How I learned to stop surfing the Internet while breastfeeding

Some of the best days of my life were spent lazing around in bed nursing my first child. I was living in a condo in San Francisco at the time and my bedroom was in the back where rays of sunshine beamed through the window in the afternoon. I’d lie right in that ray of heat, curled up with my newborn daughter sucking on my breast. We’d take little cat naps. I’d keep a pile of books and magazines next to my bed so there was plenty of reading material. But sometimes I’d just stare at her sweet face amazed that this little girl was mine. Those were the days…

This was over 10 years ago. There were no iPhones. You couldn’t surf the Internet from your phone or at least I didn’t own one that you could do this on. There was no texting. I had a simple flip phone and most of the time it was missing because I was always misplacing it.

A decade later, I’ve found myself with another newborn and I’ve tried to re-create that beautiful breastfeeding experience but I find that my phone keeps getting in the way. Before I start a nursing session I’ll locate my phone and make sure that it’s by my side so I can respond to texts or work emails. With three kids and a full-time job it has become ingrained in me that I can’t do just one thing. Multitasking is essential to my survival. While washing the dishes, I talk to my mom on the phone. While listening to my son practice violin, I fold laundry. And while nursing, I send that birthday text to my friend from high school or I respond to that email from my boss.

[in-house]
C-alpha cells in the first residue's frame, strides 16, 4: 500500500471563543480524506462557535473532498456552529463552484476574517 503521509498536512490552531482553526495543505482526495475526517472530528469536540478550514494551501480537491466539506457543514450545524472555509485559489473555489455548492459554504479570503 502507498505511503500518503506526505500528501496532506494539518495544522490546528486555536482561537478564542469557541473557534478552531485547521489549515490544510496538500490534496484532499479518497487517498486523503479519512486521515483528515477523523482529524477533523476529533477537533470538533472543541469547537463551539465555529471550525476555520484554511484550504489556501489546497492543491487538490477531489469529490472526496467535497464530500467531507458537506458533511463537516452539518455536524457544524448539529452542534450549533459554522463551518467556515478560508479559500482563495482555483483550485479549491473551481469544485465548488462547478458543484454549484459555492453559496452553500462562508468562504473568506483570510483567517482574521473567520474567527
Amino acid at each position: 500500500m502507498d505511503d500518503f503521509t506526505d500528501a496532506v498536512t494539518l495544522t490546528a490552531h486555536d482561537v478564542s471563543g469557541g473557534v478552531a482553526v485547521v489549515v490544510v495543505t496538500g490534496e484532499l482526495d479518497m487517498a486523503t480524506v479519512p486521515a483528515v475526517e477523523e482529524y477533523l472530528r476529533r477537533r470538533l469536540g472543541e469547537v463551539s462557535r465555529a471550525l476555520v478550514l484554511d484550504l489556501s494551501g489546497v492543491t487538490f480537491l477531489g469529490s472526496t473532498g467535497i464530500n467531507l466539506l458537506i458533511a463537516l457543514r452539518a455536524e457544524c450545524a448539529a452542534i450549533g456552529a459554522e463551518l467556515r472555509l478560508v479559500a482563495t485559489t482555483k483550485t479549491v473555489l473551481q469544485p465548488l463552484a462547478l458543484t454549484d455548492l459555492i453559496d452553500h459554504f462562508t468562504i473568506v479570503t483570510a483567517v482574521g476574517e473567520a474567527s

Also, while breastfeeding baby Julia, I used to open up my favorite Flipboard app that compiles the best news stories of the day. I’d start reading about flooding in the Philippines, a civil war in Syria, a school shooting here in the United States…suddenly I wasn’t so relaxed.

I had to put a stop to Flipboard while nursing but then I found myself looking for that changing table we needed on Craiglist and then I’d start responding to ads vie email. I’d shop for bath mats on One Kings Lane and pop out my chair to grab my credit card, disrupting the nursing. And of course I’d check Facebook. And then I looked down at baby Julia one day and her big round eyes peered up at me and I realized that I was letting my phone get in the way of some of the sweetest moments of my life. Nursing was supposed to be my opportunity to bond with my baby, relax, meditate, maybe read a book.

Now I’m trying to leave that phone in another room when I’m nursing, even going as far to turn off the ringer so I’m not tempted to unlatch my baby when I hear that little beep alerting me of a new text message.

But let’s be realistic here. While I’m trying to spend less time on my phone, I still find myself surfing the Internet, reading my email and texting my friends while breastfeeding.

Do you surf the Internet while breastfeeding?

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4 thoughts on “How I learned to stop surfing the Internet while breastfeeding”

  1. I read the Janet Lansbury website pretty religiously, and she says don’t surf the internet/read/etc when feeding the baby, so I felt guilty, but like a pp said, how many hours can you spend staring at your baby, especially in the wee hours when sleep deprivation means I’m in very real danger of nodding off and actually dropping the baby if I can’t keep myself awake, and when each feeding takes 40 minutes and they are only 1.5 hours apart?